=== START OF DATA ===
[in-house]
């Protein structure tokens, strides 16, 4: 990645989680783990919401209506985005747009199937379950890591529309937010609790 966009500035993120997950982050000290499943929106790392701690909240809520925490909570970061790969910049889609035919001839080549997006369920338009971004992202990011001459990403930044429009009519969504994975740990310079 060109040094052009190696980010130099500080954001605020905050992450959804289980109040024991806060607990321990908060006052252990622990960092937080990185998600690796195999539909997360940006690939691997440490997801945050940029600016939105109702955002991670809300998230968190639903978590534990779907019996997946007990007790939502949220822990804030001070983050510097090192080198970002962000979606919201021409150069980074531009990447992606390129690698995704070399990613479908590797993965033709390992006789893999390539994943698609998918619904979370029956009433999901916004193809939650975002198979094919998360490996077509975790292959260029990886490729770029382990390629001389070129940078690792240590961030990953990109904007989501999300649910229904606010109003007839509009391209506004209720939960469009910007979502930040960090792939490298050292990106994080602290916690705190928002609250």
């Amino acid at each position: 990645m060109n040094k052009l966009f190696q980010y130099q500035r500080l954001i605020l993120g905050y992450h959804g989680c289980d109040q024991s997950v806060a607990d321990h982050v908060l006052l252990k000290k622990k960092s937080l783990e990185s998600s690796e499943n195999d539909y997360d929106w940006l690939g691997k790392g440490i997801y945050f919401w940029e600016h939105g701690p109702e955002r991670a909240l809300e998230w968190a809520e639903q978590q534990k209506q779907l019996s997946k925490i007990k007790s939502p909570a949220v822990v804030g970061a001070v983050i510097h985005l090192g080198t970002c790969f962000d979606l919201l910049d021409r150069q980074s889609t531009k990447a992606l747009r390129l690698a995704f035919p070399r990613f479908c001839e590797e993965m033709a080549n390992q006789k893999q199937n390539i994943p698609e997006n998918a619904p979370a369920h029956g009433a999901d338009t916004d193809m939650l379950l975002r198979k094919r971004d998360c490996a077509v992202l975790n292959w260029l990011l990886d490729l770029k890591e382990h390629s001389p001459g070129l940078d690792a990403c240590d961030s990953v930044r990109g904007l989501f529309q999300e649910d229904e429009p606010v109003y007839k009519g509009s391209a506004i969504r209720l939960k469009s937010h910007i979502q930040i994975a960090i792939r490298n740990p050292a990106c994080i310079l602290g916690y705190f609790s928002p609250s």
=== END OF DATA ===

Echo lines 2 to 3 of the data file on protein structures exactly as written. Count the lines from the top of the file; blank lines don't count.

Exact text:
């Protein structure tokens, strides 16, 4: 990645989680783990919401209506985005747009199937379950890591529309937010609790 966009500035993120997950982050000290499943929106790392701690909240809520925490909570970061790969910049889609035919001839080549997006369920338009971004992202990011001459990403930044429009009519969504994975740990310079 060109040094052009190696980010130099500080954001605020905050992450959804289980109040024991806060607990321990908060006052252990622990960092937080990185998600690796195999539909997360940006690939691997440490997801945050940029600016939105109702955002991670809300998230968190639903978590534990779907019996997946007990007790939502949220822990804030001070983050510097090192080198970002962000979606919201021409150069980074531009990447992606390129690698995704070399990613479908590797993965033709390992006789893999390539994943698609998918619904979370029956009433999901916004193809939650975002198979094919998360490996077509975790292959260029990886490729770029382990390629001389070129940078690792240590961030990953990109904007989501999300649910229904606010109003007839509009391209506004209720939960469009910007979502930040960090792939490298050292990106994080602290916690705190928002609250």
């Amino acid at each position: 990645m060109n040094k052009l966009f190696q980010y130099q500035r500080l954001i605020l993120g905050y992450h959804g989680c289980d109040q024991s997950v806060a607990d321990h982050v908060l006052l252990k000290k622990k960092s937080l783990e990185s998600s690796e499943n195999d539909y997360d929106w940006l690939g691997k790392g440490i997801y945050f919401w940029e600016h939105g701690p109702e955002r991670a909240l809300e998230w968190a809520e639903q978590q534990k209506q779907l019996s997946k925490i007990k007790s939502p909570a949220v822990v804030g970061a001070v983050i510097h985005l090192g080198t970002c790969f962000d979606l919201l910049d021409r150069q980074s889609t531009k990447a992606l747009r390129l690698a995704f035919p070399r990613f479908c001839e590797e993965m033709a080549n390992q006789k893999q199937n390539i994943p698609e997006n998918a619904p979370a369920h029956g009433a999901d338009t916004d193809m939650l379950l975002r198979k094919r971004d998360c490996a077509v992202l975790n292959w260029l990011l990886d490729l770029k890591e382990h390629s001389p001459g070129l940078d690792a990403c240590d961030s990953v930044r990109g904007l989501f529309q999300e649910d229904e429009p606010v109003y007839k009519g509009s391209a506004i969504r209720l939960k469009s937010h910007i979502q930040i994975a960090i792939r490298n740990p050292a990106c994080i310079l602290g916690y705190f609790s928002p609250s």